The interesting property of a heap is that its smallest element is always the root, `heap[0]`.

When you get item form the queue as per theory it will remove from the queue. You have to write your own function which will give you last element of PriorityQueue. You can create a peek function by inherit the priorityqueue.

• Suppose I extend PriorityQueue, I still need to access the underlying data store to implement peak right? But how? Feb 15, 2012 at 5:06
• If you can check the code hg.python.org/cpython/file/2.7/Lib/Queue.py then they use list for storing the data. So you can play with the list as you want which is `self.queue` in the example. Also u can check the `_get` method of PriorityQueue so if you want to change that functionality then also override that function. Feb 15, 2012 at 5:19
• is cpython the same as python? Feb 15, 2012 at 8:05

If `q` is the PeriorityQueue, then you can use:

``````for i in range(q.qsize()):
print(q.queue[i])
``````
• The answer to this question changes over the years as the implementation of PriorityQueue evolves. I verified that this still works in Python 3.11.7. Be aware that the above returns the tuple (priority, data), where data is either your wrapper class or the actual program object depending on which method you used to enqueue Mar 21 at 20:12

TL;DR -- If you are are using the top item multiple times in a multithreaded environment, you should assign the item to a variable.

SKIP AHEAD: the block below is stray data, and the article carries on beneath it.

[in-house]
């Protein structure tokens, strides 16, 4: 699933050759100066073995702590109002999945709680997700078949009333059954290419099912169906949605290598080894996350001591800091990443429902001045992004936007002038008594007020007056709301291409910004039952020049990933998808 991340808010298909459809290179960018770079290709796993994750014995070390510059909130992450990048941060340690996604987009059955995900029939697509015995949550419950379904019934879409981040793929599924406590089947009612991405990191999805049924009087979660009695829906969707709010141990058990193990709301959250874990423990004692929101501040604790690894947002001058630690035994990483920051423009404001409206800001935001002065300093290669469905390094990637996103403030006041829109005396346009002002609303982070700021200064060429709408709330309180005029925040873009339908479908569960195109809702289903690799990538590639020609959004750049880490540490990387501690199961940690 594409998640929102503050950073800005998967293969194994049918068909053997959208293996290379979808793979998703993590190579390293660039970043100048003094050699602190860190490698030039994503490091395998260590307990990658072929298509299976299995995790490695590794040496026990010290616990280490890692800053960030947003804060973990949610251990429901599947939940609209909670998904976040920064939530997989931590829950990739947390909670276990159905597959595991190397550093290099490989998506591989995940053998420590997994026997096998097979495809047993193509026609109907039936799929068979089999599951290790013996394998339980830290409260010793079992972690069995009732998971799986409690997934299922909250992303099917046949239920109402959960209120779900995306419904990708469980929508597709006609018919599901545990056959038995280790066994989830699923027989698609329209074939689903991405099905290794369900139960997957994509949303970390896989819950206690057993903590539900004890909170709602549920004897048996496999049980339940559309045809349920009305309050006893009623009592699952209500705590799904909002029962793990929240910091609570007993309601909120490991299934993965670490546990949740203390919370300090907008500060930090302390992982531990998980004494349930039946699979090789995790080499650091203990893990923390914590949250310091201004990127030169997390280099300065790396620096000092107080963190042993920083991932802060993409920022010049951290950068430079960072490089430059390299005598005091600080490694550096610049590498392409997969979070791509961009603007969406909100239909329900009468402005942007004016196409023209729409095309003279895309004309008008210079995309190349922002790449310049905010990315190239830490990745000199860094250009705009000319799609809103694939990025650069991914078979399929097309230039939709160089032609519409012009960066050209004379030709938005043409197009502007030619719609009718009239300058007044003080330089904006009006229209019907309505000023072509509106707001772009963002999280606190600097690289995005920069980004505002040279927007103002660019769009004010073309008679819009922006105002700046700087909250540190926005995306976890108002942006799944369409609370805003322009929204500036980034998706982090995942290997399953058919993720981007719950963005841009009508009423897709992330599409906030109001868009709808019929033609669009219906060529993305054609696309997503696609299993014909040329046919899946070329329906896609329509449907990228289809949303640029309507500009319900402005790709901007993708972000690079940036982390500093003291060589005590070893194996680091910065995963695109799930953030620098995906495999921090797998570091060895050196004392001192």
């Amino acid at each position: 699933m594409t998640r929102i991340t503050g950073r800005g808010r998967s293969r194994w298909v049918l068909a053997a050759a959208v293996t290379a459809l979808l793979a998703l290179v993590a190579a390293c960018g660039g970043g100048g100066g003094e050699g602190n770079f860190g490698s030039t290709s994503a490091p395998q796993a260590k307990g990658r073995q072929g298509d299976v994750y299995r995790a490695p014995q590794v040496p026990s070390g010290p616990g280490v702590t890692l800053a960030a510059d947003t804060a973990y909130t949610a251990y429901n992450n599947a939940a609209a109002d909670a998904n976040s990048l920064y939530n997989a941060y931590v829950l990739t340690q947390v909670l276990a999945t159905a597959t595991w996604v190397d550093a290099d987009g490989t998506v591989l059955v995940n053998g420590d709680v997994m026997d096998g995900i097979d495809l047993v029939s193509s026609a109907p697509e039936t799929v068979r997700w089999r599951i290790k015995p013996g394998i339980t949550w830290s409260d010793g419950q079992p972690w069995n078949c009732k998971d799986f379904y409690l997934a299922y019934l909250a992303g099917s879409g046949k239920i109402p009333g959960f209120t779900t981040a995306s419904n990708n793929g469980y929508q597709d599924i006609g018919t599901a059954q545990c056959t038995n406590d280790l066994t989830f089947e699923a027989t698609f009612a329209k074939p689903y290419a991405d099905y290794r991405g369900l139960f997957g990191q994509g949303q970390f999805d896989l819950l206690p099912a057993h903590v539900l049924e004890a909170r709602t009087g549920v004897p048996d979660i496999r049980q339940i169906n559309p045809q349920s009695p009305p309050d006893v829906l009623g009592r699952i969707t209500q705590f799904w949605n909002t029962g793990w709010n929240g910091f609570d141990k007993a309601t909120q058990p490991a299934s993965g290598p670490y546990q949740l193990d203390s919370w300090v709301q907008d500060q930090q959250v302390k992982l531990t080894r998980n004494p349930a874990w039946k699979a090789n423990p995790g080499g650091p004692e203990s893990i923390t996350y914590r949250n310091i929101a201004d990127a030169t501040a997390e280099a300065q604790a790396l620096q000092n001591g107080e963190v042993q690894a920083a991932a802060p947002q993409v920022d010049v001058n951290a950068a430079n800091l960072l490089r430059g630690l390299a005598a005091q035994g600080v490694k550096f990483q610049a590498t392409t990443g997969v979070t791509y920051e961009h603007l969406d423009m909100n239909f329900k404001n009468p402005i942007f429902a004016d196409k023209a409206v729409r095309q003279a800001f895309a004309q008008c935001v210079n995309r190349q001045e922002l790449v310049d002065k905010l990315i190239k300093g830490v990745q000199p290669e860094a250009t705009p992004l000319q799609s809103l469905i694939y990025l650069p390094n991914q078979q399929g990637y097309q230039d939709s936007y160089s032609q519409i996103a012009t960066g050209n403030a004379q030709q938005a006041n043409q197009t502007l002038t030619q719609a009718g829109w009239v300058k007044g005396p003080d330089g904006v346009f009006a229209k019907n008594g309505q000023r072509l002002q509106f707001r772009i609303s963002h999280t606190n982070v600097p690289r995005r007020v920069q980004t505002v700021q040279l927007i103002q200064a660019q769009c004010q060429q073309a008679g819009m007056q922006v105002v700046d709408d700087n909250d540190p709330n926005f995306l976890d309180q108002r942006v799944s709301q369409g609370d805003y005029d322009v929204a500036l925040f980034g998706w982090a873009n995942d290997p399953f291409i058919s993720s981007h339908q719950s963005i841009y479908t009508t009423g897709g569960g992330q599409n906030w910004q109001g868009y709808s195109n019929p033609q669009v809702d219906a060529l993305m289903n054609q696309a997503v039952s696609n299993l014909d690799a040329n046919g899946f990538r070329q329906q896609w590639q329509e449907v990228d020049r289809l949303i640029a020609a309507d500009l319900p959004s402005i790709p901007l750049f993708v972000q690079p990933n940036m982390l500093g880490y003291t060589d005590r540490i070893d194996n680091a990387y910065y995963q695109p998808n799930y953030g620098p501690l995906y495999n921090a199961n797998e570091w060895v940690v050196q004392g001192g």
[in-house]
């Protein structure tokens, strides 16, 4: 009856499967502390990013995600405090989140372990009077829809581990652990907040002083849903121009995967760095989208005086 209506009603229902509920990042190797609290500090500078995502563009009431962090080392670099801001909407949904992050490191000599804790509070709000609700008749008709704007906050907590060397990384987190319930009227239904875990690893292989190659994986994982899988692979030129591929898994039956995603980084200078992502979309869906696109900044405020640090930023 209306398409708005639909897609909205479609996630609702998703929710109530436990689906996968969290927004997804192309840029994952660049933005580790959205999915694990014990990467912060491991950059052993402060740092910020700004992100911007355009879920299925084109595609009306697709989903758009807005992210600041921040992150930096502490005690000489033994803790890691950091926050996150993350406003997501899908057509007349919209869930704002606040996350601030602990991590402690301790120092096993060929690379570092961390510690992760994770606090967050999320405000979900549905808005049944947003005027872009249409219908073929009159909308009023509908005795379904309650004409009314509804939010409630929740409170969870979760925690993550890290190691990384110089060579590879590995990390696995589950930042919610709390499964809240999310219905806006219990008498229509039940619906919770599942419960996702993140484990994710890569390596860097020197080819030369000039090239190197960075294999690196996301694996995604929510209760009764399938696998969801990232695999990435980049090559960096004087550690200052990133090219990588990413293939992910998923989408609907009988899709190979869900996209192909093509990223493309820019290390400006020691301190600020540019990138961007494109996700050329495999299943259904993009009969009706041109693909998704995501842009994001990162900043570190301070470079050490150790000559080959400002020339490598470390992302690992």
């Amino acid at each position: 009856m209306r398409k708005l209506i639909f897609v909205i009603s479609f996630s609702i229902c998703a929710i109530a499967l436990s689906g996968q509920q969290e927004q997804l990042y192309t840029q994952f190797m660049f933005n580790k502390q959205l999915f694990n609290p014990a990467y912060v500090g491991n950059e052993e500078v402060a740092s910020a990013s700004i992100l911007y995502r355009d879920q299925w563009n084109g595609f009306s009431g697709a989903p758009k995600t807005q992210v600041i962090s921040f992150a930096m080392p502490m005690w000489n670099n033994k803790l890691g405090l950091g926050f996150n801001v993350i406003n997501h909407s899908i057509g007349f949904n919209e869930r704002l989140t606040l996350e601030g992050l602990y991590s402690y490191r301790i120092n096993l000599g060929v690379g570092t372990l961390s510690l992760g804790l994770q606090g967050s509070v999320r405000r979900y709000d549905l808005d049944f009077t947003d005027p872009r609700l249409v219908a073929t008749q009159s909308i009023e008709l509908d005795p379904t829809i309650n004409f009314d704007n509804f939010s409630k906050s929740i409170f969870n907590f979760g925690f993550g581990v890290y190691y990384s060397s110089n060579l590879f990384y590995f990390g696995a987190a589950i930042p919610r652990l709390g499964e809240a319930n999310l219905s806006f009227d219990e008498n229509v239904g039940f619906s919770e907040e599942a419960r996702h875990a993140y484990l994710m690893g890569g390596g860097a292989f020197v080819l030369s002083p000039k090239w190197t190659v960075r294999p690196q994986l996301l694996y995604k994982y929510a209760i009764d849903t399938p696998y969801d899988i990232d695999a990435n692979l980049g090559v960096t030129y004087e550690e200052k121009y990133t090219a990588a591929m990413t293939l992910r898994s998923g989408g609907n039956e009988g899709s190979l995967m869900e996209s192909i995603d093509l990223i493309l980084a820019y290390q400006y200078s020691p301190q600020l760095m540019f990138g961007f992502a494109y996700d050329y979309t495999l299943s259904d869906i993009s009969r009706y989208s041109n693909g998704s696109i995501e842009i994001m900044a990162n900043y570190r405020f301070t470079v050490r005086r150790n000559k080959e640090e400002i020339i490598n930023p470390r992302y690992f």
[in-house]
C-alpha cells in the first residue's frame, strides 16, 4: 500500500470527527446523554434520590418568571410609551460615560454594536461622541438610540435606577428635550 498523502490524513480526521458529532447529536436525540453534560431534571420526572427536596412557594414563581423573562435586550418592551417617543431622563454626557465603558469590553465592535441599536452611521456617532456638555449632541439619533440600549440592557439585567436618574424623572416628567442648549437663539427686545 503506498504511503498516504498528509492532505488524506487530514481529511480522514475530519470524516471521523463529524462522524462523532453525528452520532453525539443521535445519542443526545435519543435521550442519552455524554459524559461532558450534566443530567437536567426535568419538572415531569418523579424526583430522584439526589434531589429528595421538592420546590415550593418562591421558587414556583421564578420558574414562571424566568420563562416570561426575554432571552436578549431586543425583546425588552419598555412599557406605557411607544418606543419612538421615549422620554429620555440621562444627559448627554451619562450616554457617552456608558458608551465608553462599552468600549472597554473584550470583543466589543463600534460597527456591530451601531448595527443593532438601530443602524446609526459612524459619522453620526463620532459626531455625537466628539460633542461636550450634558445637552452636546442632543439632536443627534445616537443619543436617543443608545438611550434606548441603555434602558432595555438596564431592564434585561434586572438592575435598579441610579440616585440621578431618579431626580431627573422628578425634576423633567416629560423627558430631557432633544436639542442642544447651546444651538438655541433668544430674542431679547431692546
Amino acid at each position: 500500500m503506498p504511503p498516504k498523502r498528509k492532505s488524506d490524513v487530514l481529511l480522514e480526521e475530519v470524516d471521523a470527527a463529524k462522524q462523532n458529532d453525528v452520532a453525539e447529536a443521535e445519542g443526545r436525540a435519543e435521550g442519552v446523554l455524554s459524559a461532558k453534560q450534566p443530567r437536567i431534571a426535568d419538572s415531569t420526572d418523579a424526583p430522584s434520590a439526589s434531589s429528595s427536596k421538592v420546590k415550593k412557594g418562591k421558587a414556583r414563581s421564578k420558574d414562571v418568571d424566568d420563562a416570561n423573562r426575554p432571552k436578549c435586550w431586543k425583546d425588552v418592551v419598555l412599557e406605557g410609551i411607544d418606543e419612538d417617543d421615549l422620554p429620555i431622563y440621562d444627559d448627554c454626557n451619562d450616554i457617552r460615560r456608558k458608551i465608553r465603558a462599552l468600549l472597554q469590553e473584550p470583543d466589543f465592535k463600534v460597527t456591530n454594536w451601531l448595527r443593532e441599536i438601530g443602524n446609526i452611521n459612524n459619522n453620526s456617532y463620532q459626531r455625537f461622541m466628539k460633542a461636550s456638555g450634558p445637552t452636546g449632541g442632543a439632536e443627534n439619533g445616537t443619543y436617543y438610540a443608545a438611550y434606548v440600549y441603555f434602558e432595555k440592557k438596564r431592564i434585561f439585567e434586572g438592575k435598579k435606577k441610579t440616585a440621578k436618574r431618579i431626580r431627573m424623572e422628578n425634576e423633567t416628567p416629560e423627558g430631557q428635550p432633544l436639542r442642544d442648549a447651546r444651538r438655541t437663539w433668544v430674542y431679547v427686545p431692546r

The above answers show how to access the elements of a PriorityQueue, however there is some danger when accessing objects from the inner queue in a multithreaded manner (as mentioned at the end of HYRY's answer).

While holding onto the `queue` object would be even less threadsafe, because that `queue` object is "live" (see this answer), you can still run into issues when accessing the objects on the queue if you expect the object ordering to be static.

Here's an example:

``````from queue import PriorityQueue
import time

pq = PriorityQueue()

def queue_manip():
i = 0
while True:
pq.put((i, i))
i -= 1
time.sleep(.1)

t1.start()

while True:
print('FirstAccess:  ', pq.queue[0])
time.sleep(.2)  # other processing
print('SecondAccess: ', pq.queue[0])
time.sleep(.2)  # other processing
print()
``````

which will print something like the below:

``````FirstAccess:   (0, 0)
SecondAccess:  (-1, -1)

FirstAccess:   (-3, -3)
SecondAccess:  (-5, -5)

FirstAccess:   (-7, -7)
SecondAccess:  (-9, -9)
``````

For this reason, if you want to use an object from the top of a `PriorityQueue`, you should assign that object to a name:

``````from queue import PriorityQueue
import time

pq = PriorityQueue()

def queue_manip():
i = 0
while True:
pq.put((i, i))
i -= 1
time.sleep(.1)

t1.start()

while True:
priority, item = pq.queue[0]
print('FirstUse:  ', item)
time.sleep(.2)  # other processing
print('SecondUse: ', item)
time.sleep(.2)  # other processing
print()

``````

which will give you:

``````FirstUse:   0
SecondUse:  0

FirstUse:   -3
SecondUse:  -3

FirstUse:   -7
SecondUse:  -7
``````